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Unrest and clashes in Haiti. Caritas workers: “Fears of an authoritarian drift”

Tensions mounted once again in Haiti after President Jovenel Moise announced he would not step down until February 2022. The political turmoil is taking its toll on the population of one of the world's poorest and most unstable countries. The first-hand account of Caritas workers in Port-au-Prince, operating in the country since 2010


Is Haiti backsliding into dictatorship or authoritarian rule? After the protests staged by the opposition forces last Sunday, February 14, in the capital Port-au-Prince, with violent clashes between protesters and the police that left one person dead, several injured and 23 people arrested, fears are mounting amidst the population of the Caribbean island. President Jovenel Moïse has no intention of stepping down, claiming that his five-year term will expire in February 2022 as he took office one year after his appointment. According to his opponents, however, his mandate ends this year pursuant to the Constitution.

A deep-rooted, complex political crisis: Moïse has been ruling for a year by decree because there is no parliament. National elections scheduled for 2018 have been postponed indefinitely and the Haitian people, burdened by poverty and disease, are increasingly worried about their future: 60% live below the poverty line, there is rampant inflation, food and fuel shortages, and COVID-19 has claimed over 2,500 lives.

Haitian citizens have been calling for President Jovenel Moïse’s resignation for the past two years, in the wake of scandals and corruption. In a statement released a week ago the Haitian Bishops’ Conference expressed criticism of the president’s decisions, regretting the current difficulties: “The country is on the verge of explosion; the daily life of the people is death, assassinations, impunity, insecurity. Discontent is everywhere, in almost everyone’s domains.” There is also an open clash between President Moïse and Haiti’s judiciary branch. The president ordered the arrest of Supreme Court judge  Joseph Mécène Jean-Louis, whom the opposition had named as their chosen interim president, on charges of staging a coup d’état. He then ordered the forced retirement of three other Court judges.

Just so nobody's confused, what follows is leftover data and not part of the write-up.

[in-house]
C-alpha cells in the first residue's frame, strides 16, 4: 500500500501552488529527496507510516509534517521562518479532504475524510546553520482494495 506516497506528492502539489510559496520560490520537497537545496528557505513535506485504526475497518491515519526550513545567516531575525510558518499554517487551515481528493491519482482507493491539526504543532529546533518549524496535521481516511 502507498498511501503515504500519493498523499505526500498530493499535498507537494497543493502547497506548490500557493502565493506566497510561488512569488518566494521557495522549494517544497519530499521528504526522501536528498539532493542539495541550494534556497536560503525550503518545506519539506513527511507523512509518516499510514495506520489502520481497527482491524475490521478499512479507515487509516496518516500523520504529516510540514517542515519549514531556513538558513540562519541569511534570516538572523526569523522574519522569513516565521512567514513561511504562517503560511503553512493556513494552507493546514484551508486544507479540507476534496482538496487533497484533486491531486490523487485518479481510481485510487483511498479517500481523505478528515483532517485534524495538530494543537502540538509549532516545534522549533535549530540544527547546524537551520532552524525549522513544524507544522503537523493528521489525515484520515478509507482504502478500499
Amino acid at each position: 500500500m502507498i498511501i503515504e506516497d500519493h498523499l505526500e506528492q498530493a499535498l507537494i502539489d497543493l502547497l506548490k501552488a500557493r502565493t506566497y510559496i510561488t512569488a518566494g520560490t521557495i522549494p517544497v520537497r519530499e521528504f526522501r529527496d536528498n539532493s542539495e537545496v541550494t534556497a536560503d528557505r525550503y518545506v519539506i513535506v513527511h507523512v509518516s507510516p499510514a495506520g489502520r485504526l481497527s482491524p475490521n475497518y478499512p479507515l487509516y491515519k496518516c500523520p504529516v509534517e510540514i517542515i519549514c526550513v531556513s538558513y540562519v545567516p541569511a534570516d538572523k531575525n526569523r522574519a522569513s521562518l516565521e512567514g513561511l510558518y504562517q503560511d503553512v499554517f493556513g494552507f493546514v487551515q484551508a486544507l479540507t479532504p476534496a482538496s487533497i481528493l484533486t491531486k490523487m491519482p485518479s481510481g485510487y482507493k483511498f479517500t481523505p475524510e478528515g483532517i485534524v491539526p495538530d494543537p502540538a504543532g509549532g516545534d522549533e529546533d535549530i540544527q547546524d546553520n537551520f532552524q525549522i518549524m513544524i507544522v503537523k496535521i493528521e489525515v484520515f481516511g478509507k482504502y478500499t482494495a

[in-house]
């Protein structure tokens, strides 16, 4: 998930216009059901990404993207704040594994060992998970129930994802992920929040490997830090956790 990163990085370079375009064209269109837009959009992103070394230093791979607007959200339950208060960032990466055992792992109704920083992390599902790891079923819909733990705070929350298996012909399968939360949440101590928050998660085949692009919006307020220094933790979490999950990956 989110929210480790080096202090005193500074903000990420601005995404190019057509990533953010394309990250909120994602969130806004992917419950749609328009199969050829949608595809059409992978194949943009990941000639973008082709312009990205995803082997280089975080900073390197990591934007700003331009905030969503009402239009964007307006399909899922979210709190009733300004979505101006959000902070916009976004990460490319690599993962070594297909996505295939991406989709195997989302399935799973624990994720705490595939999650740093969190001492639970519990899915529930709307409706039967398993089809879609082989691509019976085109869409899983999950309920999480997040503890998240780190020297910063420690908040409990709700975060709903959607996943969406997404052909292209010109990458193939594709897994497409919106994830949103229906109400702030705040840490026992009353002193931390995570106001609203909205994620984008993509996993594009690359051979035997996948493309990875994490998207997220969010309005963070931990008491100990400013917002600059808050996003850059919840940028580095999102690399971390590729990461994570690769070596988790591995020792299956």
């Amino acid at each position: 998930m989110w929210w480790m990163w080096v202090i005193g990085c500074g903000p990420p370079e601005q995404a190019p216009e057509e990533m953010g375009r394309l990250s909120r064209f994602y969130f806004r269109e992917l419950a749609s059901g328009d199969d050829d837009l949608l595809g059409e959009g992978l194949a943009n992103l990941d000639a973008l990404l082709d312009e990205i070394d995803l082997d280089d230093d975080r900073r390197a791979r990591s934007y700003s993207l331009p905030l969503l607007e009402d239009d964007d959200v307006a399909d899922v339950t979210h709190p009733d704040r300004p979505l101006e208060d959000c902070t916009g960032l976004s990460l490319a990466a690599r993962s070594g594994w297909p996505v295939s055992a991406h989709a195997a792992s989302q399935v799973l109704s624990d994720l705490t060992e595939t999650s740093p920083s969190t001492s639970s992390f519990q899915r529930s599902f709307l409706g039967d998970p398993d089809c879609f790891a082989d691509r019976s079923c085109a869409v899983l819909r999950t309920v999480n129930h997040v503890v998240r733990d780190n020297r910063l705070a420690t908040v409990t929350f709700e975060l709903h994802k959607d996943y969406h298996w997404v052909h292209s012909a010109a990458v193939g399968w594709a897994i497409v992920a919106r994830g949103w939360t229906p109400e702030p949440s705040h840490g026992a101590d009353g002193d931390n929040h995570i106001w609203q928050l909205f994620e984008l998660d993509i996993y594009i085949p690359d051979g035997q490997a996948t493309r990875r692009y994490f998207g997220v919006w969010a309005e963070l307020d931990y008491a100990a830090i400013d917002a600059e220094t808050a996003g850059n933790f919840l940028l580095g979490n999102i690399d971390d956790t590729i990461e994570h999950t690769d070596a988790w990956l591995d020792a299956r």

Mounting tensions and fear. “Escalating tensions and fear have been prevailing in the country for the past two weeks,” Clara Zampaglione, a Caritas Italy worker in Haiti for the past two years, told SIR from Port-au-Prince. “There have been clashes in many parts of the country, perpetrated by armed gangs that run the streets of the capital, spreading violence and fear. The United States and the Organisation of American States (OAS), Moise’s supporters, are backing his proposal to hold new elections by the end of the year.  However, observers are concerned because of the grave instability in the country with risks of further violence and clashes. In the meantime, “schools remain closed”, said the Caritas worker, “human rights are being violated and the political turmoil exacerbates widespread instability. Furthermore, for the past year people have been living in fear of kidnapping for ransom, a strategy to fuel fear. The poor living in the slums are also being kidnapped, not only the wealthy: “The people are exasperated and they are afraid of going out of their homes.”

What will happen next? “Some factors suggest an authoritarian turn of events,” remarked Alessandro Cadorin, Caritas Italy worker in Port-au-Prince. “There’s a lot of fear and anxiety. It’s a worrying state of anarchy. The general feeling is one of confusion: what will happen next?” Caritas Italy has been actively operating in Haiti since 2010, the year of the devastating earthquake that killed over 230,000 people. Since then, it has financed a total of 221 solidarity projects, worth over €24 million. The projects include support to local Caritas, education to citizenship, income support and food security for disadvantaged communities and small farmers, to encourage empowerment processes.

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